Kraków firm devises underwater vehicles inspired by STINGRAYS to research seabed
A Kraków start-up is leading the way in the development of ocean ecosystem monitoring with underwater devices inspired by the shape and movement of stingrays.
Working with the Polish Academy of Sciences, the fish-shaped unmanned underwater vehicles from Noa Marine will be able to autonomously collect chemical, acoustic, geological and visual data without human intervention for periods of up to six months.
Noa Marine’s Chief Engineer and CEO Michał Latacz told Radio Poland: “The construction [of these ‘digital stingrays’] was inspired by what appears in nature.
“In our devices we utilized so called wave drive propulsion modelled on the bodily construction of cephalopods and squid.
“Biological propulsion considerably differs from man-made structures which are widely used. It enables the vehicles to move effectively and ensure energy efficiency.
“Visually, you could say that they [the Sea Sentinels] are machines possessing wings which allow them to fly under the water.
“Thanks to their span, they enable us to fit several sensors and other devices on their surface which are useful in the process of exploration.”
Recently featured in ROV Planet, a magazine dedicated to unmanned maritime robotics, in addition to increased manoeuvrability as a result of the nature inspired propulsion system, Noa Marine’s devices were designed with the wellbeing of aquatic life in mind, with noise levels at a minimum so as not to stress sea creatures and the lack of rotating elements making them harmless to even fragile marine life.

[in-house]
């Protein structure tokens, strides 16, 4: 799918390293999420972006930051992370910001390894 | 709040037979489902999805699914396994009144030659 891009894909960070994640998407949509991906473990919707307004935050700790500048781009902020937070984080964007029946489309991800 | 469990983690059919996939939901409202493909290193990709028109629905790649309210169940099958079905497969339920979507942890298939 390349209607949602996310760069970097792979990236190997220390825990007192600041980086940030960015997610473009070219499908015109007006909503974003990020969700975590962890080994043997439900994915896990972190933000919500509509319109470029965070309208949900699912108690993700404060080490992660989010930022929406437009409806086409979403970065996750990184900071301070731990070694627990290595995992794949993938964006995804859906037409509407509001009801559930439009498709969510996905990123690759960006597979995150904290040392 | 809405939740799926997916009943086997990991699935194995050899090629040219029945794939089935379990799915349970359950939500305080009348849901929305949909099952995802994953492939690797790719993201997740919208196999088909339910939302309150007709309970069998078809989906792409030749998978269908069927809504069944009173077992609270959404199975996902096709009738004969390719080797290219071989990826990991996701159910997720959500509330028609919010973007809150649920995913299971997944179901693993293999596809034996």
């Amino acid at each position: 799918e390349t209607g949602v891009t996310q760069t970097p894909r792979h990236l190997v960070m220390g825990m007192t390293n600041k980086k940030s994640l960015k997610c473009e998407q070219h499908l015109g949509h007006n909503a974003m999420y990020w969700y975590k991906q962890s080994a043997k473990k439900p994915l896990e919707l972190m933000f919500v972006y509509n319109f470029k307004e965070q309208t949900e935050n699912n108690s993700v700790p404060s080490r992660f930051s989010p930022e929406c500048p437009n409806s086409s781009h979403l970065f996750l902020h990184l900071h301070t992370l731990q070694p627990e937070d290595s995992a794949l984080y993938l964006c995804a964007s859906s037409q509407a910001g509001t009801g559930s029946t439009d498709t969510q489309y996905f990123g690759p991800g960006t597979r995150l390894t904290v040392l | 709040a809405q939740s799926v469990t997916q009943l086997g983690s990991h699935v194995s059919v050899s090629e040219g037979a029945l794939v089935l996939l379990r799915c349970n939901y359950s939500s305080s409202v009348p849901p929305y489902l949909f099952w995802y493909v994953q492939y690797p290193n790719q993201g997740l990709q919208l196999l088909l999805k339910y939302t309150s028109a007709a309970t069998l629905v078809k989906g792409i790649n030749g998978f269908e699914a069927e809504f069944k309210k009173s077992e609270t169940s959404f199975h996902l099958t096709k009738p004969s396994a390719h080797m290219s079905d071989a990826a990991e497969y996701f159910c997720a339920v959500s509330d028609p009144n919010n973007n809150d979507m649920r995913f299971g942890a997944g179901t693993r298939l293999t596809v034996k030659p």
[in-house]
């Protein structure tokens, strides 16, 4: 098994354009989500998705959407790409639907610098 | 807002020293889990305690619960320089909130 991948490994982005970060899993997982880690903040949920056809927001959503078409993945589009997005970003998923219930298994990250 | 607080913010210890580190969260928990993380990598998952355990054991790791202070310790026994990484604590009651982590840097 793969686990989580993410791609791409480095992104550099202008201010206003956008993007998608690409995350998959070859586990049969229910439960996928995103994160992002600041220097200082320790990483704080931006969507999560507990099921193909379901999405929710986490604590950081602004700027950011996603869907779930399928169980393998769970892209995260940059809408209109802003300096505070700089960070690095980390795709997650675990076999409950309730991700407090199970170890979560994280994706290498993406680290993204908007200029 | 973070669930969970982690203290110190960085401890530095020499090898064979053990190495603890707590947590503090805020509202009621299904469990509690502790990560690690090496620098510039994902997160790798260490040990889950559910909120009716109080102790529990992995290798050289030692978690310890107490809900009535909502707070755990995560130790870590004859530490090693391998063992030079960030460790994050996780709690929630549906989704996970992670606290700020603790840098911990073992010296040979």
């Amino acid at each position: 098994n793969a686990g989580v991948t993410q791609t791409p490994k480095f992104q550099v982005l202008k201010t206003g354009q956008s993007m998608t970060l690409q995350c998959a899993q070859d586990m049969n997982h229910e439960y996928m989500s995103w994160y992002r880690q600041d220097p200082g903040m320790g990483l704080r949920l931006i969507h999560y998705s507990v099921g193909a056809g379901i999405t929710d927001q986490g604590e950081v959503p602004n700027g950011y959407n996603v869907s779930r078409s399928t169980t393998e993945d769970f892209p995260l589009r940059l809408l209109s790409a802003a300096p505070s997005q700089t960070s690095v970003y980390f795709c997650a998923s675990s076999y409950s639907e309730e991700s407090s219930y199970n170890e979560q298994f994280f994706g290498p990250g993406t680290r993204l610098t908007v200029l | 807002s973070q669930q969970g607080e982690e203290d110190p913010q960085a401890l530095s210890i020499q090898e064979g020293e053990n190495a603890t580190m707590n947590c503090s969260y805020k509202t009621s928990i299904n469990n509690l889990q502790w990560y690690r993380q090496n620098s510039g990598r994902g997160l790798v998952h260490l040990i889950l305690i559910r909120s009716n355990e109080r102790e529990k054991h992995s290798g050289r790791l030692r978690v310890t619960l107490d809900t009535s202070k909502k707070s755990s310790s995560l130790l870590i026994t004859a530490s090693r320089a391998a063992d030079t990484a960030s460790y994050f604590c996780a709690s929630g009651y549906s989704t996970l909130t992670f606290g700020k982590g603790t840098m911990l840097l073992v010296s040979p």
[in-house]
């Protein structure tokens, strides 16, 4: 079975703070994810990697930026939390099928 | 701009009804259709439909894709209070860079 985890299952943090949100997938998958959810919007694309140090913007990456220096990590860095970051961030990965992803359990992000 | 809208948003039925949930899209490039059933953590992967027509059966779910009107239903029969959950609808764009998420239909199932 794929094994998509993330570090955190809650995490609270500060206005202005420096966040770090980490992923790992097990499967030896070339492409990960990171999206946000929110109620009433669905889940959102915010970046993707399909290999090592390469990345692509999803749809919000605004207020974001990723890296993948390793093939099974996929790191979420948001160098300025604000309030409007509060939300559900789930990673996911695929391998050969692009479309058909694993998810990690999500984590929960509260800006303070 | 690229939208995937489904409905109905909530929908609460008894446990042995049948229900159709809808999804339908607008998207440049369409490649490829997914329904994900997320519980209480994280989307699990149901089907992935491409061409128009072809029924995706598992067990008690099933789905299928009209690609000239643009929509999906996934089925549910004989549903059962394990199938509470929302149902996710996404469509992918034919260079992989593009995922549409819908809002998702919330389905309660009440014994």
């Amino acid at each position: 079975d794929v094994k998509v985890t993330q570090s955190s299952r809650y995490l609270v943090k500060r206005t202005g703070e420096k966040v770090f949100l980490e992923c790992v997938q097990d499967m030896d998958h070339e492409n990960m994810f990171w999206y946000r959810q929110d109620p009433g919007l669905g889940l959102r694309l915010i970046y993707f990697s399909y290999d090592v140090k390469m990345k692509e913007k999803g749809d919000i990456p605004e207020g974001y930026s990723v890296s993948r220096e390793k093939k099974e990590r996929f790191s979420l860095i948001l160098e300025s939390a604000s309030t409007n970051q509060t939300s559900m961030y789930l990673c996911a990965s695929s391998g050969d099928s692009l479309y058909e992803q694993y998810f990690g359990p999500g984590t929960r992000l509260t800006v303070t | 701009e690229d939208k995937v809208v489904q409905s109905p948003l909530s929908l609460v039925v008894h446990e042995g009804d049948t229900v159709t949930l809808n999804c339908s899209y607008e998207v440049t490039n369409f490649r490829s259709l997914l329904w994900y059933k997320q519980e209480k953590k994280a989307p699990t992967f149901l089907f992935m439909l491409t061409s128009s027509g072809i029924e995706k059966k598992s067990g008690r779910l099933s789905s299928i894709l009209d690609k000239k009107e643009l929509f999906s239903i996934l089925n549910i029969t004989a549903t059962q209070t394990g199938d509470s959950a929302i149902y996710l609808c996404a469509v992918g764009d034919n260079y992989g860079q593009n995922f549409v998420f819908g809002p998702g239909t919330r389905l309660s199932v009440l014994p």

Additional innovative features include the use of renewable energy to power the underwater devices via specially designed floating solar recharging stations where the green energy source will be mounted on a floater and each floater will provide energy for 3-5 Sentinel vehicles.
The high-tech Sinaps docking stations also act as a data collection point, so that when the vehicles are moored to the station, they will not just recharge their batteries from water, solar and wind power, but also send data they have collected directly to the client’s desk via broadband satellite communication.
The start-up has successfully completed the first stage of its works on putting the technology together and conducted a successful test of an unmanned mission in the Baltic Sea.
It has also secured its first contract with a global energy producer where it will carry out documentation of marine habitats in the vicinity of proposed off-shore wind and energy investments.
The rapidly expanding company foresees the uses of the technology across several sectors including Oil and Gas, Off-shore, Ocean Aquaculture and the Scientific sector, whilst their aim in the upcoming future is to take part in the digital transformation of the Baltic and North Seas and produce a full digital picture of the seas, accounting for data on its physical and chemical composition, the flora and fauna as well as levels of pollution.
Noa Marine’s Latacz told ROV Planet that “the future of ocean exploration and infrastructure maintenance belongs to autonomous vehicles.”